I had hoped that SRAM would move this functionality down to their next lower/less expensive group set, Force, but when I talked to a SRAM rep last year he said there were no immediate plans for this in 2018. Which meant if I really wanted this group set then I would have to pay for the top of the line Red group, either through Specialized with a bike already equipped with it, or build it myself, the route I took. That’s all good, but how does it ride?
First off, this is not Specialized’s top of the line road bike, that would be the Tarmac, and if I were a lot younger or an aspiring road racer that would be the model I would probably buy. But I don’t road race and therefore whatever minimal extra amount of effort or energy it takes to maneuver a Roubaix around twisty roads or up hills, greatly makes up for the lack of vibration and pounding that my body is subjected to. Friends of mine that ride the Tarmac can attest that this is a very stiff frame and on less than ideal roads, when you’re out for a long ride, it can be fatiguing. Which is why you see bikes like the Roubaix derisively referred to by the young guys and racers as comfort bikes or old-man’s bikes.
Well then fine, I’m older and want more comfort on the really long rides, so I’m okay with that. And when I’m passing guys on their Tarmacs riding uphill or on the longer rides, I won’t feel bad that being more comfortable means you can ride stronger and longer, but don’t tell them that! Continue to let them think that my old man’s bike doesn’t transfer the power to the pedals as efficiently as their bikes do or that the extra 1-2 pounds will really slow you down riding uphill. Guess what fellas, it really isn’t about the bike, it’s about the person pushing the pedals!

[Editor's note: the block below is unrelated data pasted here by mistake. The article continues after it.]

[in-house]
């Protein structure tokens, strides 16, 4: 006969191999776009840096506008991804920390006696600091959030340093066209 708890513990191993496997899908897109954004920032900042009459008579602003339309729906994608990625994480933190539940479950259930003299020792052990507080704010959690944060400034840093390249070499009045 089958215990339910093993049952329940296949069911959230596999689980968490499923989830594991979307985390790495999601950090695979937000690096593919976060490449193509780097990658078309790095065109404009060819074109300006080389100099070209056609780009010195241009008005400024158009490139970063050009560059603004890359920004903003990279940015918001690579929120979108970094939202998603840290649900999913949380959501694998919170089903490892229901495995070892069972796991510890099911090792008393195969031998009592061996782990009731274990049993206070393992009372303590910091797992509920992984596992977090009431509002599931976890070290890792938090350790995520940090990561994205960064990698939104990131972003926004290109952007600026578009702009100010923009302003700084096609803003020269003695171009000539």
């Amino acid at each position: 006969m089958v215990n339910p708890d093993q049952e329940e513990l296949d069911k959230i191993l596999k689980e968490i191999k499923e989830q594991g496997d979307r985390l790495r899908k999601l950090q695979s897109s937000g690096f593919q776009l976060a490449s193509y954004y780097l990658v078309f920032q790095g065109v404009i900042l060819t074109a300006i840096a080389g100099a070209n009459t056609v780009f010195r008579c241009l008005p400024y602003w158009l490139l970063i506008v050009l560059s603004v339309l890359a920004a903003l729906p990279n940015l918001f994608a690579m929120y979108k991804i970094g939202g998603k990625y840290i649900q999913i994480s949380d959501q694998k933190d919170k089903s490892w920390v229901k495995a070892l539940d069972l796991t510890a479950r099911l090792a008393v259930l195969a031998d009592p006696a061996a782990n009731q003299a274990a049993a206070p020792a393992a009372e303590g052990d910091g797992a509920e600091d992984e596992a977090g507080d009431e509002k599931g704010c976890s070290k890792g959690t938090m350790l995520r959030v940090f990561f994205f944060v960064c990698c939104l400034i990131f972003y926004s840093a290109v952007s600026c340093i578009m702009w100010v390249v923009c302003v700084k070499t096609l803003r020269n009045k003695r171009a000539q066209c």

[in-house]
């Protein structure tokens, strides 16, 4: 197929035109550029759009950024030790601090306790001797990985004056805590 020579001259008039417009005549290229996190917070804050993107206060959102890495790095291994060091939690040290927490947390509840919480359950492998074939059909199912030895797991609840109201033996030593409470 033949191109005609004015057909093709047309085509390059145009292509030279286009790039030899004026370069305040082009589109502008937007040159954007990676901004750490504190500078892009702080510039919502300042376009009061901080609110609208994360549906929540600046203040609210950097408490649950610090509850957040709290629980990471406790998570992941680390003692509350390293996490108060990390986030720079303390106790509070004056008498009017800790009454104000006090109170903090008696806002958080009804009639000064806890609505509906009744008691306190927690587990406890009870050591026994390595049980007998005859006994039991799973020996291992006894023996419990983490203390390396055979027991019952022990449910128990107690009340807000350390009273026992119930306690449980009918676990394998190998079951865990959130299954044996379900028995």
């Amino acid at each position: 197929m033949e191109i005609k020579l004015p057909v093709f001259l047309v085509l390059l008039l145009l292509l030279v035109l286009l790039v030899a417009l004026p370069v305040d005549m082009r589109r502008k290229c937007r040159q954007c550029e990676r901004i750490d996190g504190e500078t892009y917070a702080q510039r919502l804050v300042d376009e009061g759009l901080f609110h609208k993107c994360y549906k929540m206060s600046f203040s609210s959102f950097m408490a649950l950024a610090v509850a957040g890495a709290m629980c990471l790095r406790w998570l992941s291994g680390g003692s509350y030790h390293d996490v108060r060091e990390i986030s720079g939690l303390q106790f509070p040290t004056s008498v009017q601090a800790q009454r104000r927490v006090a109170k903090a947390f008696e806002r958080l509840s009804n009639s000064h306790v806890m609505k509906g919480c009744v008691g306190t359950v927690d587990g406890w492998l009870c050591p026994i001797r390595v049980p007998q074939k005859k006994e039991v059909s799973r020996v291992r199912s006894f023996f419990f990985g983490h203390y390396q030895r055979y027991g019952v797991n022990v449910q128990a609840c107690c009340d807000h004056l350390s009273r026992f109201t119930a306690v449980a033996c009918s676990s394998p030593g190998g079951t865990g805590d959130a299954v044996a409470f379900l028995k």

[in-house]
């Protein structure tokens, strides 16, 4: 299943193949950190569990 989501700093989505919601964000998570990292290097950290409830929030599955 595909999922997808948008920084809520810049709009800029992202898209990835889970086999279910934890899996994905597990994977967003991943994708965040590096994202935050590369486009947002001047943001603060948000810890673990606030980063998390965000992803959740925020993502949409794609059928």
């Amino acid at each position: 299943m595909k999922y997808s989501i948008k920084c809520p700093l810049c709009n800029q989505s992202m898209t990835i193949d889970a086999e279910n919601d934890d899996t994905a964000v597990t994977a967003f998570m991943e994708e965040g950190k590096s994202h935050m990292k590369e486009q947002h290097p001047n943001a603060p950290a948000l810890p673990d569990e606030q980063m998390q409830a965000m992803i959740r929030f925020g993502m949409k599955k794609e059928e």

But again, I digress. All Roubaix models came with the following new and unique features in 2017: Specialized CG-R seat post, Future Shock “suspension” system, 700×28 tires, and hydraulic disc brakes, while I have upgraded my Expert model with the SRAM Red Hydro eTap group set and also added a SRAM Quarq power meter. As for color, I have managed to avoid the 10-20 year trend that featured red bikes or bikes with red accents, so I continued along those lines picking the Gloss Carbon/Chameleon Purple/Metallic White Silver model. It’s blueish from the front, purpleish from the back and all together pretty clean looking, IOMHO. Without wires or cables strung about to control the shifting, and with the disc brakes built into the wheels, the upper part of the bike is clean, very clean. Specialized even took it one step further by creating a storage device, called SWAT (Storage Water Air and Tools), tucked into the crotch of the main triangle so you don’t need to hang a bag behind your seat to carry your spare tire and accessories, cleaner still!
All together these pieces, along with the remodeled frame, minus the too tall looking head tube, that used to contain the famous Zertz inserts in the fork and seat stays, which have been replaced by the Future shock and CG-R seat post, work as designed and I have been putting them to good use.
I also want to add that Specialized makes a woman’s specific version of the Roubaix, it’s called the Ruby, and other than having a different geometry more suited to a woman’s build, it has all the same features. My wife owns one of the previous versions of this bike, with the Zertz inserts, and has loved it. Of course I took her into the bike shop and somehow she saw a new Ruby, in pearl white (quite pretty actually!), and wondered aloud if she too didn’t deserve a new bike? I just pretended not to listen and moved on…